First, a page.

The building blocks of healthy sweetness

Most effort in sweetness characterization has focused on a few trending terms when describing an alternative sweeetener, such as “just like sugar”, or “a thousand time sweeter than sugar” or “no aftertaste”. These are all valid terms, but not precise or meaningful enough. We all agree that sweetness is a hedonic experience and should stay like that. As similar to sugar as possible. But, what is the meaning of being similar to sugar, defined as sucrose.  It may mean many different things. Let’s focus on those related to the volume, structural role of sugar in foods, and what happens when we aim to replace them by alternative compounds:


Typical sugar replacements, in terms of bulking are:


  • Other sugars: Here we are excluding confusion induction synonymous expressions of sucrose, like coconut sugar, dates, apple juice or honey, as ultimately these are slightly unpurified versions of sucrose. Let’s think of Fructose, which is 20% to 40% sweeter than sugar (depending on temperature and pH). While sweeter than sugar, fructose loses its crystallinity even at room temperature in humid conditions, as a result of what is called the glass transition temperature, which is characteristic of each compound (Correia et al, 2009). It actually becomes amorphous at much lower temperatures and moistures than sucrose, or glucose, which makes it difficult to manage it industrially. Therefore, it becomes chewy, sticky and is quite difficult to use and preserve, both as an ingredient, but also in final products.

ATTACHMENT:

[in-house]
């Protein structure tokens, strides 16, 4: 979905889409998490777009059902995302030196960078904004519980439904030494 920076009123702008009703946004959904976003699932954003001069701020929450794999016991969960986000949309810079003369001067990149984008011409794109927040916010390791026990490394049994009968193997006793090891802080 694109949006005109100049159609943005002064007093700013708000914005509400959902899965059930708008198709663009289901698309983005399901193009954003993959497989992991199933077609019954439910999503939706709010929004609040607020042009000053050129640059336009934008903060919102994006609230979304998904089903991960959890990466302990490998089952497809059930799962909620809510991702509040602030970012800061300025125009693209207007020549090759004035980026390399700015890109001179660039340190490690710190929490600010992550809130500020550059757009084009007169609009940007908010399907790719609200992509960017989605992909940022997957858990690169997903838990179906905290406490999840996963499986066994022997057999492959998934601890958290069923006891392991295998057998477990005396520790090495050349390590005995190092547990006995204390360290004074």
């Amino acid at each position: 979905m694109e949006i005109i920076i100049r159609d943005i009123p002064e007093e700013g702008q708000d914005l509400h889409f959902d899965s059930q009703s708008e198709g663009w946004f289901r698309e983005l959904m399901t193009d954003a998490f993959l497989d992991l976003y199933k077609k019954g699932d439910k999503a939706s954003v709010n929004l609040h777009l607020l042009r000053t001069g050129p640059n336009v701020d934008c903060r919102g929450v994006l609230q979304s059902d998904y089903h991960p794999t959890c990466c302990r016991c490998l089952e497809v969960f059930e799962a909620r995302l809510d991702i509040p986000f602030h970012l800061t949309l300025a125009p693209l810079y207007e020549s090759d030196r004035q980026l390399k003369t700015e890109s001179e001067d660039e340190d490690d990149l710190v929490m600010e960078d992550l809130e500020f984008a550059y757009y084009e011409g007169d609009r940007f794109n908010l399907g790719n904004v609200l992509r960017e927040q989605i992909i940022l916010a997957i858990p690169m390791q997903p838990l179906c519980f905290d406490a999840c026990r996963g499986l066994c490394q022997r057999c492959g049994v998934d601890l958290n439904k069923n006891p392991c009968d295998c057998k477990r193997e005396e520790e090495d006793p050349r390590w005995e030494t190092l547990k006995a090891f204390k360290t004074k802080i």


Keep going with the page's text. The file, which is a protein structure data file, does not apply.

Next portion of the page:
• Polyols: Most of them are synthetic, enzymatically produced or fermented. A couple of notable exemptions are naturally occurring or spontaneously fermented (in NON GMO microorganisms). This is the case of Erythritol and Xylitol. While these compounds have an ugly name, they have several interesting properties from a functional, metabolic and health point of view (Wölnerhanssen et al, 2020), including solubility, hygroscopicity, anti-diabetic, intestine absorption and a lack of Maillard reaction occurrence.


  • Fibers: Fibers are non-digestible carbohydrates fermented in our large intestine, as a definition. They can rather be soluble or insoluble. However, just as our digestive system is not able to digest them, they are digested by our microflora, which has turned to be far more relevant that what we imagined in our immunology, behavior and homeostasis, just to name a few aspects. They are so relevant, that even breast milk includes fibers and prebiotic compounds (Human Milk Oligosaccharides) (Plaza et al, 2018), which are not digested by us, but by the microorganisms in our guts. How something can be so important that even the first food we have as human beings includes it?. Our mothers feed their first meal to us and our microorganisms at the same time. Let`s get back to fibers, some of them are soluble, others insoluble. Industrially, most soluble fibers are obtained from Chicory, Agave or synthesized from Fructose and Dextrose. Insoluble fibers are diverse as nature, and can be byproducts from lemon zest and many other crops, providing outstanding rheological (texture related) properties to drinks and foods.